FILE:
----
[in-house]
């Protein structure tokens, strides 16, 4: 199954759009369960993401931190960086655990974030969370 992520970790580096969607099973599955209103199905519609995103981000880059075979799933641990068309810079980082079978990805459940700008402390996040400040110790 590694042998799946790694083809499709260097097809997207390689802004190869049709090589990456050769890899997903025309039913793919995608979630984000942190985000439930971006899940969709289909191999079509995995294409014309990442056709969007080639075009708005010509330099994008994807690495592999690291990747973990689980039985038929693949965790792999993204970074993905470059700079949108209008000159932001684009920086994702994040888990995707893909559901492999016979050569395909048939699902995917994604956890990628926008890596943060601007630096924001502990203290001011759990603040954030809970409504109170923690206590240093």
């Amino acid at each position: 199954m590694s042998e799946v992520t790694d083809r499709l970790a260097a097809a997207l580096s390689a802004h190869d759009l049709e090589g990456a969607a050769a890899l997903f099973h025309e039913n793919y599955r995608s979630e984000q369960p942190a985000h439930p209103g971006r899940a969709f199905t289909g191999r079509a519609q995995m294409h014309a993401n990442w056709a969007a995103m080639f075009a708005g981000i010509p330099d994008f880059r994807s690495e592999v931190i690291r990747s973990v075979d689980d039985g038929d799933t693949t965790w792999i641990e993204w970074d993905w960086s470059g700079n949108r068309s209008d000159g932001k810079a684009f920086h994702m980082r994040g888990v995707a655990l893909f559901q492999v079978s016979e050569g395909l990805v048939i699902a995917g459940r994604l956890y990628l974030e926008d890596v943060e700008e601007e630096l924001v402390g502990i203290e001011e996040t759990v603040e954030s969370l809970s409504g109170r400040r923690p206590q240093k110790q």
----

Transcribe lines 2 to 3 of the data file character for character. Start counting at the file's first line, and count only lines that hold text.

């Protein structure tokens, strides 16, 4: 199954759009369960993401931190960086655990974030969370 992520970790580096969607099973599955209103199905519609995103981000880059075979799933641990068309810079980082079978990805459940700008402390996040400040110790 590694042998799946790694083809499709260097097809997207390689802004190869049709090589990456050769890899997903025309039913793919995608979630984000942190985000439930971006899940969709289909191999079509995995294409014309990442056709969007080639075009708005010509330099994008994807690495592999690291990747973990689980039985038929693949965790792999993204970074993905470059700079949108209008000159932001684009920086994702994040888990995707893909559901492999016979050569395909048939699902995917994604956890990628926008890596943060601007630096924001502990203290001011759990603040954030809970409504109170923690206590240093």
């Amino acid at each position: 199954m590694s042998e799946v992520t790694d083809r499709l970790a260097a097809a997207l580096s390689a802004h190869d759009l049709e090589g990456a969607a050769a890899l997903f099973h025309e039913n793919y599955r995608s979630e984000q369960p942190a985000h439930p209103g971006r899940a969709f199905t289909g191999r079509a519609q995995m294409h014309a993401n990442w056709a969007a995103m080639f075009a708005g981000i010509p330099d994008f880059r994807s690495e592999v931190i690291r990747s973990v075979d689980d039985g038929d799933t693949t965790w792999i641990e993204w970074d993905w960086s470059g700079n949108r068309s209008d000159g932001k810079a684009f920086h994702m980082r994040g888990v995707a655990l893909f559901q492999v079978s016979e050569g395909l990805v048939i699902a995917g459940r994604l956890y990628l974030e926008d890596v943060e700008e601007e630096l924001v402390g502990i203290e001011e996040t759990v603040e954030s969370l809970s409504g109170r400040r923690p206590q240093k110790q």